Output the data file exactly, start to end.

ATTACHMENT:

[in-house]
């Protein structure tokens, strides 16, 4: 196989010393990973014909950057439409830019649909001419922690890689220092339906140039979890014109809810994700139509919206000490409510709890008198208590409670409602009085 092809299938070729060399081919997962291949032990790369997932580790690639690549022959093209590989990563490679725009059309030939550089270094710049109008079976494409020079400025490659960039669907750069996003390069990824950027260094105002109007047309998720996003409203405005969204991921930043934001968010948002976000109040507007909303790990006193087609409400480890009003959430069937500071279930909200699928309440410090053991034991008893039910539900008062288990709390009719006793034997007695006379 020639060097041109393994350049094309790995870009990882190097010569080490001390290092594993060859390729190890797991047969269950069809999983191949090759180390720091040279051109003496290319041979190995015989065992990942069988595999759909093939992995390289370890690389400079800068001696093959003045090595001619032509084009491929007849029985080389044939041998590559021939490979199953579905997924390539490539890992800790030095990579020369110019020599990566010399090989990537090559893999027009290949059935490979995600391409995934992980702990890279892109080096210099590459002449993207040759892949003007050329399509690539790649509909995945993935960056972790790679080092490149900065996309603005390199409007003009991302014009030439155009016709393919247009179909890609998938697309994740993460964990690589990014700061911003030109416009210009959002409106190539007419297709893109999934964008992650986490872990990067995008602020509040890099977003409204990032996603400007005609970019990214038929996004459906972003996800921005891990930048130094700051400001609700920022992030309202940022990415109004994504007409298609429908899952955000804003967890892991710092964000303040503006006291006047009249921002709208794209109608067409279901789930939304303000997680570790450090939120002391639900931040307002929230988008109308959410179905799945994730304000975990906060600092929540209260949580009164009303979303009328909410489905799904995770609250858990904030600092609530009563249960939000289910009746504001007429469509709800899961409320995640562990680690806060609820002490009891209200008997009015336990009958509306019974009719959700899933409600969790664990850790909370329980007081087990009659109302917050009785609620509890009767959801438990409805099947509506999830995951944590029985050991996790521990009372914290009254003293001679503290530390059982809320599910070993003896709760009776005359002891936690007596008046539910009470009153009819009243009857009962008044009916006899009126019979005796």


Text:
[in-house]
């Protein structure tokens, strides 16, 4: 196989010393990973014909950057439409830019649909001419922690890689220092339906140039979890014109809810994700139509919206000490409510709890008198208590409670409602009085 092809299938070729060399081919997962291949032990790369997932580790690639690549022959093209590989990563490679725009059309030939550089270094710049109008079976494409020079400025490659960039669907750069996003390069990824950027260094105002109007047309998720996003409203405005969204991921930043934001968010948002976000109040507007909303790990006193087609409400480890009003959430069937500071279930909200699928309440410090053991034991008893039910539900008062288990709390009719006793034997007695006379 020639060097041109393994350049094309790995870009990882190097010569080490001390290092594993060859390729190890797991047969269950069809999983191949090759180390720091040279051109003496290319041979190995015989065992990942069988595999759909093939992995390289370890690389400079800068001696093959003045090595001619032509084009491929007849029985080389044939041998590559021939490979199953579905997924390539490539890992800790030095990579020369110019020599990566010399090989990537090559893999027009290949059935490979995600391409995934992980702990890279892109080096210099590459002449993207040759892949003007050329399509690539790649509909995945993935960056972790790679080092490149900065996309603005390199409007003009991302014009030439155009016709393919247009179909890609998938697309994740993460964990690589990014700061911003030109416009210009959002409106190539007419297709893109999934964008992650986490872990990067995008602020509040890099977003409204990032996603400007005609970019990214038929996004459906972003996800921005891990930048130094700051400001609700920022992030309202940022990415109004994504007409298609429908899952955000804003967890892991710092964000303040503006006291006047009249921002709208794209109608067409279901789930939304303000997680570790450090939120002391639900931040307002929230988008109308959410179905799945994730304000975990906060600092929540209260949580009164009303979303009328909410489905799904995770609250858990904030600092609530009563249960939000289910009746504001007429469509709800899961409320995640562990680690806060609820002490009891209200008997009015336990009958509306019974009719959700899933409600969790664990850790909370329980007081087990009659109302917050009785609620509890009767959801438990409805099947509506999830995951944590029985050991996790521990009372914290009254003293001679503290530390059982809320599910070993003896709760009776005359002891936690007596008046539910009470009153009819009243009857009962008044009916006899009126019979005796």